A discussion about where the Hellenes derived the names for their gods follows, and Herodotus is certain most of the names came from barbarians, namely the Egyptians, although Poseidon seems to be borrowed from the Libyans.  As to their origin, Herodotus believes that Hesiod and Homer, who lived no more than 400 years before him (modern scholars believe 200 years before), composed the theogony of the gods along with bestowing them with their attributes, behaviours, skills and descriptions. From there we move to religious rituals and festivals, and the Egyptians care of their animals. Do not intentionally kill an animal or you are sentenced to death.  For the death of a cat, the household will shave its eyebrows, but for the death of a dog they shave their whole body and head.  Many animals get buried in sacred places or tombs.  The crocodile is sacred in some places as is the hippopotamus, and my favourite animal, the otter. Herodotus’s description of the hippopotamus is rather implausible:

” …. it has four feet with cloven hooves like an ox, a blunt snout, a mane like a horse, conspicuous tusks, and a horse’s tail.  It neighs.  It is the size of the largest ox, and its hide is so thick that once it is dried, spear shafts are crafted from it …”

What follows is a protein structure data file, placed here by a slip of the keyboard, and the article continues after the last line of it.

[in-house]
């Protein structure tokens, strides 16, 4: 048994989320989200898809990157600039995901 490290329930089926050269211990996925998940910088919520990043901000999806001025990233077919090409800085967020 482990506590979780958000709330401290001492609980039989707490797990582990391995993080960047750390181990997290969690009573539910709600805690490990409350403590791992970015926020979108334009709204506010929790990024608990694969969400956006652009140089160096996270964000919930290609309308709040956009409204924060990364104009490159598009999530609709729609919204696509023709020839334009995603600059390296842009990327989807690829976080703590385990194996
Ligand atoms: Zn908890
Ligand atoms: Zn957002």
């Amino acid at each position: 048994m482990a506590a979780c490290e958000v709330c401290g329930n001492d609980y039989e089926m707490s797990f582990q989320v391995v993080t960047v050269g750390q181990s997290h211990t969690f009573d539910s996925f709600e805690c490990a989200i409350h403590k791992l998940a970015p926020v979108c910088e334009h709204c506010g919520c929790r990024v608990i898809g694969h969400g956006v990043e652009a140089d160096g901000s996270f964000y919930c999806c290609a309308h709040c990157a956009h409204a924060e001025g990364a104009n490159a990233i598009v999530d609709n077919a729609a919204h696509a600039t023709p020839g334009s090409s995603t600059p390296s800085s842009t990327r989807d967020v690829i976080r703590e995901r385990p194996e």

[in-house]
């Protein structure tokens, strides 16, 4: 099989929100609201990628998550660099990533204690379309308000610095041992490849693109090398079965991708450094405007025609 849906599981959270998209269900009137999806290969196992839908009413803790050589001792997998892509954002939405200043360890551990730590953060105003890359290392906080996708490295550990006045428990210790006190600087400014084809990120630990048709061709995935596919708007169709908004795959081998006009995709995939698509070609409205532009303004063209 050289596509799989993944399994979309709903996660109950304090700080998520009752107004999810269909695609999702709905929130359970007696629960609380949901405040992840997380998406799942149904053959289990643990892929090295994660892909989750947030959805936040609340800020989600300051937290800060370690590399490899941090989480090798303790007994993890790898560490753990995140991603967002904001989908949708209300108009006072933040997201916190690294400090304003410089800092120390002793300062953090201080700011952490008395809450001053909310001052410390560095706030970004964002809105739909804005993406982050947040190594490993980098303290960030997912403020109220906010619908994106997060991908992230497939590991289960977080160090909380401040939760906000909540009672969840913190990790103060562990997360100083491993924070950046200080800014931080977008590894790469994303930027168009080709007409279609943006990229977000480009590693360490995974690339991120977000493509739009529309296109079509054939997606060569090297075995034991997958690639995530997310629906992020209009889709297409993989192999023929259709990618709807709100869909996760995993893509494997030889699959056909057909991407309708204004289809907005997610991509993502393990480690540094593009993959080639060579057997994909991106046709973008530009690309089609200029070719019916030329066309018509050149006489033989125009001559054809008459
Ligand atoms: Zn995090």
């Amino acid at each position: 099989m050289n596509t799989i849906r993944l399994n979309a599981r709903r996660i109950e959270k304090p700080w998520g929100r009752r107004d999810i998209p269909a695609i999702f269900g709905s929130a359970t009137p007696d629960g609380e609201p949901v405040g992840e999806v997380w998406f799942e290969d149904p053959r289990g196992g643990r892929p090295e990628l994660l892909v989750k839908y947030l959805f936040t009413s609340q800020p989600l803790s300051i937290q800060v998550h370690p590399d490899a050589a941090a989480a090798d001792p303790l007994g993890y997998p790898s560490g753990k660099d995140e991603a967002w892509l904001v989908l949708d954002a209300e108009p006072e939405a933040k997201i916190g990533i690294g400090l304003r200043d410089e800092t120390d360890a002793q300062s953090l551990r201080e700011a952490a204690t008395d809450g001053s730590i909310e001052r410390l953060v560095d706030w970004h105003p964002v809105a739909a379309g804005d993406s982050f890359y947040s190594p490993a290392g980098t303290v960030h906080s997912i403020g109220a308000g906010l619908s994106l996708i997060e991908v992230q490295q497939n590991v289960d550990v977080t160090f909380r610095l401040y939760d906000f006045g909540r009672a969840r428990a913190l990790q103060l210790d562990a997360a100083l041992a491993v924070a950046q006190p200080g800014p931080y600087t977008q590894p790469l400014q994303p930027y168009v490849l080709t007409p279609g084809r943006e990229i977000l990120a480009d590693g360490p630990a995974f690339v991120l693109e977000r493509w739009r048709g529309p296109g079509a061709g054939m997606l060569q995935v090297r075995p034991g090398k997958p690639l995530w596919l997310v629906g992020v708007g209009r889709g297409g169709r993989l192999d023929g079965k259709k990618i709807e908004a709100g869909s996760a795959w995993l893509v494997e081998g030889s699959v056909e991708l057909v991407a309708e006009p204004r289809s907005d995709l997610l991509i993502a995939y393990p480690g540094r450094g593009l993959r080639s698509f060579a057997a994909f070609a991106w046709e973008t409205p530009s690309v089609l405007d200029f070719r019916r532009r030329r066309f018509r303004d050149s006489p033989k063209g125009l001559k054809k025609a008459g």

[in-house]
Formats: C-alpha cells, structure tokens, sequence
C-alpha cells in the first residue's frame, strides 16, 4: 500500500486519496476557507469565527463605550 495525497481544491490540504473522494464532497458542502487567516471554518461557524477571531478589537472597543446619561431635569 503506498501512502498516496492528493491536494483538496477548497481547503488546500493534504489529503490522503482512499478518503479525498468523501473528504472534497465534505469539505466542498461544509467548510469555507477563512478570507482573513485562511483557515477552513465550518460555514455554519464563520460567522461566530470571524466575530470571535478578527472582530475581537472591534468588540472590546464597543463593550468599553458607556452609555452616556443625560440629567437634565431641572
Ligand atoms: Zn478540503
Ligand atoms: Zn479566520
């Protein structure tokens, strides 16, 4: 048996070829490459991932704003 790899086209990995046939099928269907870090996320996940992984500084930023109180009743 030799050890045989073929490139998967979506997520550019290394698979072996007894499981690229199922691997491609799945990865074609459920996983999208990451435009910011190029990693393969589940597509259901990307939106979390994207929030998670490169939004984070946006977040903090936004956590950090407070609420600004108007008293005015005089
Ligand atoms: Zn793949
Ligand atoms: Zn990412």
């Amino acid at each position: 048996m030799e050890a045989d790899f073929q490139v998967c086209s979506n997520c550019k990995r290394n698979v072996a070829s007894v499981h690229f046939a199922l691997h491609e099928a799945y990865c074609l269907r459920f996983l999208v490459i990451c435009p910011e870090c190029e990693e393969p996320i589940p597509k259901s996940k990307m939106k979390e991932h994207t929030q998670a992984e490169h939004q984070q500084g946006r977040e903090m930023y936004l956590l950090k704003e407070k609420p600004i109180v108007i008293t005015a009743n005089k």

There is a very impolitic footnote stating that obviously Herodotus has never seen a hippopotamus, but honestly who really knows?  I choose to believe him, or at least that he thought he saw one, as later he describes a phoenix but is very careful to reveal that he has never actually seen one.  From this evidence we can conclude that, at the very least, Herodotus is attempting to be accurate and transparent.  In any case, this phoenix carries the body of its father wrapped in an egg of myrrh from Arabia to the sanctuary of Helios when he dies, or so the legend goes.

Hatwell’s Gallopers’: Hippopotamus Hunt
Henry Whiting
source ArtUK

After, Herodotus discusses various themes such as fish, methods of embalming, Egyptian boats, and then begins to share some Egyptian history.  Priests told him that the first Egyptian king was named Min who founded the city of Memphis and dammed the Nile.  After him, 330 kings followed which included one Ethiopian and one woman (Nitokris – different than the Babylonian Nitokris of Book I) who avenged her brother by locking his numerous murderers in a chamber and drowning them before throwing herself into a chamber of ashes to escape retribution.  However, the Egyptians claim these kings were more or less useless except for the last, Moeris (king Amenemhet), who produced a memorial to himself and excavated a lake.  King Sesostris, who came after, marched all over Asia erecting pillars to commemorate his victories and would put on them the genitals of a woman for those whom he thought cowardly.  When his brother plotted his murder, Sesostris used two of his six children as a bridge to cross a flaming pyre, burning them up, and in this way, escaped with the rest of his family.  His son, Pheros, ruled Egypt after him and then came Proteus, with whom Helen and Paris stayed.  Herodotus calls into question Homer’s account of the Trojan War stating in his opinion that Helen was in Egypt the whole time of the war.  After all: